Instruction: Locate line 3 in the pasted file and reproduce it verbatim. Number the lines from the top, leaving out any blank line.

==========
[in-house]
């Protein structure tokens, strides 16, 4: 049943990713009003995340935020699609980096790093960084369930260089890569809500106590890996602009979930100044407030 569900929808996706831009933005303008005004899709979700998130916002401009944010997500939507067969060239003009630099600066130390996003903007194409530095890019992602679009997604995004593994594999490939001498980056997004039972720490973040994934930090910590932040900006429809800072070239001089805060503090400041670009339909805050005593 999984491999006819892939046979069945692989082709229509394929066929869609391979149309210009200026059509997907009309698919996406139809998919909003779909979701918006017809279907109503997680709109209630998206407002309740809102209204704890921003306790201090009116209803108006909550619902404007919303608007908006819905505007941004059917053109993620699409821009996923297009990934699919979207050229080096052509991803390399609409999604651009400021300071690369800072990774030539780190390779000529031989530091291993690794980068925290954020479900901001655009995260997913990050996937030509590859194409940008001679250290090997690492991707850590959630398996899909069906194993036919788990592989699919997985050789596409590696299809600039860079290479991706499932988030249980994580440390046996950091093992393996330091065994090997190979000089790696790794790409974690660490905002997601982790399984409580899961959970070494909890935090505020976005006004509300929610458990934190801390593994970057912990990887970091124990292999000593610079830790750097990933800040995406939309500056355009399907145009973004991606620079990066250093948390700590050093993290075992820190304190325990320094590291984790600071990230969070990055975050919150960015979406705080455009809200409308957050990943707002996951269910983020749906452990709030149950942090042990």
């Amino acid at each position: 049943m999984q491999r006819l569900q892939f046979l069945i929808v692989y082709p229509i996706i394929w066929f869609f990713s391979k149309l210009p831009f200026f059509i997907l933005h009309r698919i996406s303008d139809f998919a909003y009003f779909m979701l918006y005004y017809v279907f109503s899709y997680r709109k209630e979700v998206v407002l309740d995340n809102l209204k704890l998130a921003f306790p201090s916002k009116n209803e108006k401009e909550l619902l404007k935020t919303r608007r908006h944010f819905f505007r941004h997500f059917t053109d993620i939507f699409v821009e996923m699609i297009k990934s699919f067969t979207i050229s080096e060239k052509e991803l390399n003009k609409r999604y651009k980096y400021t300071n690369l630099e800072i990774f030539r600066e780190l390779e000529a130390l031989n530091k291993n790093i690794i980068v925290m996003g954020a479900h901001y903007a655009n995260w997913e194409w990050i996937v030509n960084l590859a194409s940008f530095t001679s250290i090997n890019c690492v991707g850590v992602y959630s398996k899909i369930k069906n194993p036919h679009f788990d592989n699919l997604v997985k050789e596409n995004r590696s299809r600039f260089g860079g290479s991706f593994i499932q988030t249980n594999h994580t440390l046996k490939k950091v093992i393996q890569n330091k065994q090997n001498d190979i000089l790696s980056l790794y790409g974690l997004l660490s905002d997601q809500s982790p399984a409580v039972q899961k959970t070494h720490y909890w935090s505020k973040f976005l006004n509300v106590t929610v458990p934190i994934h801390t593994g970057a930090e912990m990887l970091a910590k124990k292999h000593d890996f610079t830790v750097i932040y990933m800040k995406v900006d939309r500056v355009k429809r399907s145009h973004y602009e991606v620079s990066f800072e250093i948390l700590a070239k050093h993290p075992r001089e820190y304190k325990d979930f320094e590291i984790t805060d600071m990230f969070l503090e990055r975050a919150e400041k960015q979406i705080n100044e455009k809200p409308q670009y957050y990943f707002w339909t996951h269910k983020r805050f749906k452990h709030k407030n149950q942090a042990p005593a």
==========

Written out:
């Amino acid at each position: 049943m999984q491999r006819l569900q892939f046979l069945i929808v692989y082709p229509i996706i394929w066929f869609f990713s391979k149309l210009p831009f200026f059509i997907l933005h009309r698919i996406s303008d139809f998919a909003y009003f779909m979701l918006y005004y017809v279907f109503s899709y997680r709109k209630e979700v998206v407002l309740d995340n809102l209204k704890l998130a921003f306790p201090s916002k009116n209803e108006k401009e909550l619902l404007k935020t919303r608007r908006h944010f819905f505007r941004h997500f059917t053109d993620i939507f699409v821009e996923m699609i297009k990934s699919f067969t979207i050229s080096e060239k052509e991803l390399n003009k609409r999604y651009k980096y400021t300071n690369l630099e800072i990774f030539r600066e780190l390779e000529a130390l031989n530091k291993n790093i690794i980068v925290m996003g954020a479900h901001y903007a655009n995260w997913e194409w990050i996937v030509n960084l590859a194409s940008f530095t001679s250290i090997n890019c690492v991707g850590v992602y959630s398996k899909i369930k069906n194993p036919h679009f788990d592989n699919l997604v997985k050789e596409n995004r590696s299809r600039f260089g860079g290479s991706f593994i499932q988030t249980n594999h994580t440390l046996k490939k950091v093992i393996q890569n330091k065994q090997n001498d190979i000089l790696s980056l790794y790409g974690l997004l660490s905002d997601q809500s982790p399984a409580v039972q899961k959970t070494h720490y909890w935090s505020k973040f976005l006004n509300v106590t929610v458990p934190i994934h801390t593994g970057a930090e912990m990887l970091a910590k124990k292999h000593d890996f610079t830790v750097i932040y990933m800040k995406v900006d939309r500056v355009k429809r399907s145009h973004y602009e991606v620079s990066f800072e250093i948390l700590a070239k050093h993290p075992r001089e820190y304190k325990d979930f320094e590291i984790t805060d600071m990230f969070l503090e990055r975050a919150e400041k960015q979406i705080n100044e455009k809200p409308q670009y957050y990943f707002w339909t996951h269910k983020r805050f749906k452990h709030k407030n149950q942090a042990p005593a």